The reforms to oil and gas will have many potential changes.
The mission for The Oil and Gas Conservation Commission will move away fostering energy development and move towards regulation.
A big change will be the shift towards local governments being able to set regulations at or above the state level. When regulations start hovering around an industry, the concern over losing jobs ramps up.
Emily Hornback from Western Colorado Alliance says, “Anytime that regulations or reform is brought up in this conversation we always hear that it’s going to be the end of the oil and gas industry.”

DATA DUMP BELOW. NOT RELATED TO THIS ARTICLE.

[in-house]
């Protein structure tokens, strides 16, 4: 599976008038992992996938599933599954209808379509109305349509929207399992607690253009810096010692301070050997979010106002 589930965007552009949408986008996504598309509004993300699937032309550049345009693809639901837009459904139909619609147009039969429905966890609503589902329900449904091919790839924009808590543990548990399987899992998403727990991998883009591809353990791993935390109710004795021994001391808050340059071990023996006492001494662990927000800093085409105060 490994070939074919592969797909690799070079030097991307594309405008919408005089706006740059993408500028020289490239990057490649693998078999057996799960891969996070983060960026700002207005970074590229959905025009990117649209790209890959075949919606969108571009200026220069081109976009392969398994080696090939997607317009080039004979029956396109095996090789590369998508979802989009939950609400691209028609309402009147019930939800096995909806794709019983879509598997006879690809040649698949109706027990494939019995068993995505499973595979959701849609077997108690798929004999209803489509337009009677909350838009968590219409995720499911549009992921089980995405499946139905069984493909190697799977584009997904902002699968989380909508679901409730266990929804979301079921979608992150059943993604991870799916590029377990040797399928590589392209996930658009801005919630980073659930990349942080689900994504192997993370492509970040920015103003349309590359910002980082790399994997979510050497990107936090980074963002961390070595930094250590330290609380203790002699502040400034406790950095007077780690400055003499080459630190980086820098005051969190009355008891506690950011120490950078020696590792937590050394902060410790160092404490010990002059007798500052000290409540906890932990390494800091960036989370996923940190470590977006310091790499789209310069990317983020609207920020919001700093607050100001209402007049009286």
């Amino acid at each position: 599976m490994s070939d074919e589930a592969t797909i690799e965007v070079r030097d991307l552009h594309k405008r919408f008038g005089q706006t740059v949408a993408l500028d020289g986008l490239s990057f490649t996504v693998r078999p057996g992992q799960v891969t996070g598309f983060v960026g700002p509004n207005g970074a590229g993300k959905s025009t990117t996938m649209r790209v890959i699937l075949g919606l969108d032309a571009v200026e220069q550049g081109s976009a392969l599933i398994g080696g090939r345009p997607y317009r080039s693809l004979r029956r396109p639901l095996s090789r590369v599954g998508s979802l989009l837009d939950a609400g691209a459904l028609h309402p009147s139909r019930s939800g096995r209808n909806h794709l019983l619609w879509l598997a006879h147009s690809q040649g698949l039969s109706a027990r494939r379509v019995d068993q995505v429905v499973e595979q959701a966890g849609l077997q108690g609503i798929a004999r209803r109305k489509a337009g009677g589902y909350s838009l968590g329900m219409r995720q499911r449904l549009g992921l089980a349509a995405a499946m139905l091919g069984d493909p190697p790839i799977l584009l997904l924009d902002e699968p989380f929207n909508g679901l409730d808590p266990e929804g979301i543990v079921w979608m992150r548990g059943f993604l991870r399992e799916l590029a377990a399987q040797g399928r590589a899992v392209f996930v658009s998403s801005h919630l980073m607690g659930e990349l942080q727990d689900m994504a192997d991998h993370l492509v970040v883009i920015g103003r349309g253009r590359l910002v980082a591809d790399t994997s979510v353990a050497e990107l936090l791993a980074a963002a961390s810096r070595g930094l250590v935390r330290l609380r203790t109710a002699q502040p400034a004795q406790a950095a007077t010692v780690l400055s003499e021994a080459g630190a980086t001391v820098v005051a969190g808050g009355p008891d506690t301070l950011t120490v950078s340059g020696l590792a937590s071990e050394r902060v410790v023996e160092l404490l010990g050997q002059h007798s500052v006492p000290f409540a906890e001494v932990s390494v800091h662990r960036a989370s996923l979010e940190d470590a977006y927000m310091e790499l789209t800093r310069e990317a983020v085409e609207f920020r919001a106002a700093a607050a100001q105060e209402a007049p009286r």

From the other side, Mesa County Administrator Frank Whidden says, “We certainly care about the environment and outdoors very deeply so in Mesa County… but we also care about our folks having jobs and being able to feed their families and heat their homes.”
The Oil and Gas Commission overseeing Colorado would also have to change the make up of their membership.
Members who work in oil and gas will be reduced from three to one and add four members with experience in environmental and public health.